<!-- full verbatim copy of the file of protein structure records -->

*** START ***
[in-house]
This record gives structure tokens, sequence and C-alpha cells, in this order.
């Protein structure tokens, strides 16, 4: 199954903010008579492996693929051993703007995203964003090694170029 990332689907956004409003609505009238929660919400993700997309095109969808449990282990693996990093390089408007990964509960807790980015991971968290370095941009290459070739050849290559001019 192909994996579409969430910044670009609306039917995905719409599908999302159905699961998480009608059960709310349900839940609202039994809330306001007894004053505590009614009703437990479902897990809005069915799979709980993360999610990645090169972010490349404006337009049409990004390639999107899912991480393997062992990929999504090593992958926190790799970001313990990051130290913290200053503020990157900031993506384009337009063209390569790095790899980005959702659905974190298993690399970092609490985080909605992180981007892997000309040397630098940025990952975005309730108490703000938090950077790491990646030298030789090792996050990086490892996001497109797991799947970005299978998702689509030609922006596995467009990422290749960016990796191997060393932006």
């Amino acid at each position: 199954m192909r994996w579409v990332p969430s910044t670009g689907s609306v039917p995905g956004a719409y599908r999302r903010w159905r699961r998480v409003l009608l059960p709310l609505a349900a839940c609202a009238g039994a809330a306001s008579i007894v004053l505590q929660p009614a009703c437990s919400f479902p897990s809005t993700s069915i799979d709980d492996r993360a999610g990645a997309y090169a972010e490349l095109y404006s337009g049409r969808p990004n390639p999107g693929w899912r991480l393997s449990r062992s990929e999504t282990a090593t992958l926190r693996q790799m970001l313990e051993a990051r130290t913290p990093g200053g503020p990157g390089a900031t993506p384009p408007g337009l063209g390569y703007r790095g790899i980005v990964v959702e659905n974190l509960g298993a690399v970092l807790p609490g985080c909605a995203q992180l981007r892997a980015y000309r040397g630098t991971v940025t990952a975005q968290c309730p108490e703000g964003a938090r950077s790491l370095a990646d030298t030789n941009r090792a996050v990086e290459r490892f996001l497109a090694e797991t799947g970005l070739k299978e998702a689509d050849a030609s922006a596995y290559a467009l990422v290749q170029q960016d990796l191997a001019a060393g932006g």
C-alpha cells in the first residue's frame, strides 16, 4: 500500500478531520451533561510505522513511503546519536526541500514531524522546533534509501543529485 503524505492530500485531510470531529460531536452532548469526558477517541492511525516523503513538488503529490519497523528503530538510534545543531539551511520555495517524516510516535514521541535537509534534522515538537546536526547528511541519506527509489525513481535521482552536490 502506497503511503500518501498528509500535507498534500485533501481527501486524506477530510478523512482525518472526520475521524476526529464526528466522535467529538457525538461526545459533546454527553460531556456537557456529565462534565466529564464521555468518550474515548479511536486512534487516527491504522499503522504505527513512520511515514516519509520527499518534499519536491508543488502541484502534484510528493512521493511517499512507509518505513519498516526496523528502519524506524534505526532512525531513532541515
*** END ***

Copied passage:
[in-house]
This record gives structure tokens, sequence and C-alpha cells, in this order.
């Protein structure tokens, strides 16, 4: 199954903010008579492996693929051993703007995203964003090694170029 990332689907956004409003609505009238929660919400993700997309095109969808449990282990693996990093390089408007990964509960807790980015991971968290370095941009290459070739050849290559001019 192909994996579409969430910044670009609306039917995905719409599908999302159905699961998480009608059960709310349900839940609202039994809330306001007894004053505590009614009703437990479902897990809005069915799979709980993360999610990645090169972010490349404006337009049409990004390639999107899912991480393997062992990929999504090593992958926190790799970001313990990051130290913290200053503020990157900031993506384009337009063209390569790095790899980005959702659905974190298993690399970092609490985080909605992180981007892997000309040397630098940025990952975005309730108490703000938090950077790491990646030298030789090792996050990086490892996001497109797991799947970005299978998702689509030609922006596995467009990422290749960016990796191997060393932006």
């Amino acid at each position: 199954m192909r994996w579409v990332p969430s910044t670009g689907s609306v039917p995905g956004a719409y599908r999302r903010w159905r699961r998480v409003l009608l059960p709310l609505a349900a839940c609202a009238g039994a809330a306001s008579i007894v004053l505590q929660p009614a009703c437990s919400f479902p897990s809005t993700s069915i799979d709980d492996r993360a999610g990645a997309y090169a972010e490349l095109y404006s337009g049409r969808p990004n390639p999107g693929w899912r991480l393997s449990r062992s990929e999504t282990a090593t992958l926190r693996q790799m970001l313990e051993a990051r130290t913290p990093g200053g503020p990157g390089a900031t993506p384009p408007g337009l063209g390569y703007r790095g790899i980005v990964v959702e659905n974190l509960g298993a690399v970092l807790p609490g985080c909605a995203q992180l981007r892997a980015y000309r040397g630098t991971v940025t990952a975005q968290c309730p108490e703000g964003a938090r950077s790491l370095a990646d030298t030789n941009r090792a996050v990086e290459r490892f996001l497109a090694e797991t799947g970005l070739k299978e998702a689509d050849a030609s922006a596995y290559a467009l990422v290749q170029q960016d990796l191997a001019a060393g932006g």
C-alpha cells in the first residue's frame, strides 16, 4: 500500500478531520451533561510505522513511503546519536526541500514531524522546533534509501543529485 503524505492530500485531510470531529460531536452532548469526558477517541492511525516523503513538488503529490519497523528503530538510534545543531539551511520555495517524516510516535514521541535537509534534522515538537546536526547528511541519506527509489525513481535521482552536490 502506497503511503500518501498528509500535507498534500485533501481527501486524506477530510478523512482525518472526520475521524476526529464526528466522535467529538457525538461526545459533546454527553460531556456537557456529565462534565466529564464521555468518550474515548479511536486512534487516527491504522499503522504505527513512520511515514516519509520527499518534499519536491508543488502541484502534484510528493512521493511517499512507509518505513519498516526496523528502519524506524534505526532512525531513532541515